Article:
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It’s almost time to start booking that trip you always meant to take: to the fabled land of New Zealand! So we’ve prepared 3 itineraries that might inspire you of your journey. Whether you’re an adventurer, golf fanatic, or stopping by for a quick jaunt on your way to Australia, New Zealand has something for you!

Call your agent at Willamette Intl Travel to discuss options for a self-guided drive. We can arrange car, maps, itineraries, flights, and hotels for you to explore this fascinating country on your own. Call 503-224-0180 or email inquiry@wittravel.com. 

For the Adventurer: South Island Glacier Adventure

6 Days | 848 miles, 1365 km

Ancient Glaciers | Arthur’s Pass | Mt. Aoraki | Canterbury Plains | Azure Lakes

Day 1: Christchurch to Greymouth via Arthur’s Pass

Pick up your car for the freedom or choose to travel the more leisurely TranzAlpine. Today’s journey will take you to explore the hiking trails from the village of Arthur’s Pass. As you descend the Southern Alps, you’ll reach the rainforests of the west coast. Greymouth is the region’s largest town, known for its breweries and gold rush history.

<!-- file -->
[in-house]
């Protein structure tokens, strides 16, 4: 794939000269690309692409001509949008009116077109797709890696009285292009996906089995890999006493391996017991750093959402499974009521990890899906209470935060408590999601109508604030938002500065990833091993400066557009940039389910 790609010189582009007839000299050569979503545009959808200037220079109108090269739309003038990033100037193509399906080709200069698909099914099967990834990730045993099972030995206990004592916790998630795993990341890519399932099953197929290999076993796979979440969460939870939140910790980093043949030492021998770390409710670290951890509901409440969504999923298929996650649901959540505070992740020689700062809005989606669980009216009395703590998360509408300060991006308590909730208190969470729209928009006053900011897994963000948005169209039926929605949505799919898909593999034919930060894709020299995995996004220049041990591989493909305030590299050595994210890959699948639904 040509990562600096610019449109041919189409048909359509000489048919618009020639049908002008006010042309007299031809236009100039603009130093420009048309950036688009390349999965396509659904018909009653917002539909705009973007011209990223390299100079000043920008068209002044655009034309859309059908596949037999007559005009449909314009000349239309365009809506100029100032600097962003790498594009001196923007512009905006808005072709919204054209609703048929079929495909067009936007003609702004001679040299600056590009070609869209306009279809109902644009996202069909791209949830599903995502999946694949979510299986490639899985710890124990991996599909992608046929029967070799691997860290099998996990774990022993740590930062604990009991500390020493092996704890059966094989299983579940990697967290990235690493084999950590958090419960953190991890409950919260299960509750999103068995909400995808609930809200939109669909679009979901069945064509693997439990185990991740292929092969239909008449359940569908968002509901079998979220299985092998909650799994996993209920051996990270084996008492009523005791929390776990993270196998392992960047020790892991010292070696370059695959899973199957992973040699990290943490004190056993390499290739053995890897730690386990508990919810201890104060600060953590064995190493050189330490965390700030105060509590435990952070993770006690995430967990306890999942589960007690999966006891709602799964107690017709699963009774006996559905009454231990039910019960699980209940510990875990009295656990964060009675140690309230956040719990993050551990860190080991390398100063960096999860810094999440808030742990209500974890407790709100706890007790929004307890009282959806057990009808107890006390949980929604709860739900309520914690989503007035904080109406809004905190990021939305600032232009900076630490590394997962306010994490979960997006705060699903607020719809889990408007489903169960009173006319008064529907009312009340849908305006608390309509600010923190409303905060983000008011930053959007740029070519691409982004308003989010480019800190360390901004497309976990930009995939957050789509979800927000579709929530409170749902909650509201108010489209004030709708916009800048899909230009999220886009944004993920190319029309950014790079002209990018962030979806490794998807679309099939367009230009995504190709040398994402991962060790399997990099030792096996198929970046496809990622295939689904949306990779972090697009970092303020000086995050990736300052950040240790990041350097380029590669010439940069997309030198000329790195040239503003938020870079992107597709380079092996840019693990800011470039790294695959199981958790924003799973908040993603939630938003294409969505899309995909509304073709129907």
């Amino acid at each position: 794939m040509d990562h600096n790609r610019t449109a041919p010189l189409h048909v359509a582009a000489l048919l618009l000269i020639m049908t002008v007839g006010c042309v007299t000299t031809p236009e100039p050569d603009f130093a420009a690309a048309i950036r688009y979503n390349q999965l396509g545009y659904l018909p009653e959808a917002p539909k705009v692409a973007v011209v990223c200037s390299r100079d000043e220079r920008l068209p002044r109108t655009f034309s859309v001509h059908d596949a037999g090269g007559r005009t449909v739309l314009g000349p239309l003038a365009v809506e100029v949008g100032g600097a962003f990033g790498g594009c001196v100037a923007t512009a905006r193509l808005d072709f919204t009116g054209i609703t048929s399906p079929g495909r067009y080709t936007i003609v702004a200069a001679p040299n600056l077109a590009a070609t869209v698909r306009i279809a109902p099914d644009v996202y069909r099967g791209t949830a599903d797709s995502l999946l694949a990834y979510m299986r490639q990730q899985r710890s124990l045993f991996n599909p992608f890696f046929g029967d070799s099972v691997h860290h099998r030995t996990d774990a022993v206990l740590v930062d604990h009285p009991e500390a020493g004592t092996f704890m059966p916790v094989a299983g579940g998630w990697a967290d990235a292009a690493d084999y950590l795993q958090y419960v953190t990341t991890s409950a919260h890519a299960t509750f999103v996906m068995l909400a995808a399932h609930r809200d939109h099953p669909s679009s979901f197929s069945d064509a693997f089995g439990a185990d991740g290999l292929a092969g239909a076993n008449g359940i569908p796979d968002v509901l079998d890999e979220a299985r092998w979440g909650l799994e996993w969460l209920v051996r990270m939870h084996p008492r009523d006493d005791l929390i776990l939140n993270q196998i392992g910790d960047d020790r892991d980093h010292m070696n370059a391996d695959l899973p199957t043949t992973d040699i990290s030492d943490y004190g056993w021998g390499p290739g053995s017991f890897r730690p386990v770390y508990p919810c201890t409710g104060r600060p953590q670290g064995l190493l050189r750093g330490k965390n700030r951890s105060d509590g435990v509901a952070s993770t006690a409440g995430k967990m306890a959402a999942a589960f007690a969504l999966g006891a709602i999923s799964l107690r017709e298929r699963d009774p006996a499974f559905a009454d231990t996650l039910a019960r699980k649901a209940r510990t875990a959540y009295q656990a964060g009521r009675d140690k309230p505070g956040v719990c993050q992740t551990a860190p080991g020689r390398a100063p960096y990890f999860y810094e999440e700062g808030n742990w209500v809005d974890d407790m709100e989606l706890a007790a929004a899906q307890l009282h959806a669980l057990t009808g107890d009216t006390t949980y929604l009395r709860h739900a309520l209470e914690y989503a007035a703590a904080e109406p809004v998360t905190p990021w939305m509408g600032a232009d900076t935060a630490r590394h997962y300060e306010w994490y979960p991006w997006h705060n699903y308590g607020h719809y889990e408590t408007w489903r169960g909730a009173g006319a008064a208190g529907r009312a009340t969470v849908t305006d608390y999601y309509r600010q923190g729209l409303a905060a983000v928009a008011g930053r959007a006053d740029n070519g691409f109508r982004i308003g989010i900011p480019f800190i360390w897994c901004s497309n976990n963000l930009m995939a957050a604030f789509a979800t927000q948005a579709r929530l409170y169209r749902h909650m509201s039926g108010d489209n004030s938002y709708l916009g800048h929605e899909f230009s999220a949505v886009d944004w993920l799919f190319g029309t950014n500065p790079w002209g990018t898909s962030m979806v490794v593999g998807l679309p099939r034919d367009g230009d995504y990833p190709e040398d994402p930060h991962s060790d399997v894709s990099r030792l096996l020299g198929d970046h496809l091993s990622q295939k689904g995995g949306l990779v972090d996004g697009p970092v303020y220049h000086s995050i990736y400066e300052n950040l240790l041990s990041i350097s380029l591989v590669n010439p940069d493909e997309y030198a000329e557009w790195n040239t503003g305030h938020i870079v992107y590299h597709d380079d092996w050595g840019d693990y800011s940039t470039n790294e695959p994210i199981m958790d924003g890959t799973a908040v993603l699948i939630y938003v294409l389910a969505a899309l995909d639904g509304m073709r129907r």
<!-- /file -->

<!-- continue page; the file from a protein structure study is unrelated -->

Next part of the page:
Day 2: Greymouth to Fox Glacier

Drive out to Hokitika, for workshops and galleries to admire the pounamu, special New Zealand jade. Near Arahura River, you’ll find the Franz Josef and Fox Glaciers. Take the day for a guided hike, heli-hike or scenic flight for an unforgettable adventure.

Day 3: Fox Glacier to Queenstown

On your drive to Queenstown, the adventure capital of New Zealand, you’ll have loads to explore: the wild ranges of Haast, river safaris, Mount Aspiring National Park. Or take a break from the adventure to explore the town of Wanaka.

Day 4: Spend the day in Queenstown

Queenstown is THE stop to try all sorts of fun activities: bungee jumping, jet boating, skydiving, ziplining, rafting and mountain biking. Or just take it easy with hiking trails around the beautiful Lake Wakatipu.

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Aoraki

Day 5: Queenstown to Aoraki Mount Cook

Welcome to Aoraki Mount Cook National Park, the stunning grand playground for NZ escapades. Edmund Hilary used this area as a training ground for the Himalayas, and the unqiue landscape continues to draw mountain climbers, glacier-climbers, hikers, heli-skiiers and heli-hikers.

Day 6: Aoraki Mount Cook to Christchurch

Unwind from your adventures at Lake Tekapo, and take it easy with some lowland kayaking or horse-riding. Your drive will take you to into Christchurch, to chill back once more in civilization.

The Best Day Hikes in New Zealand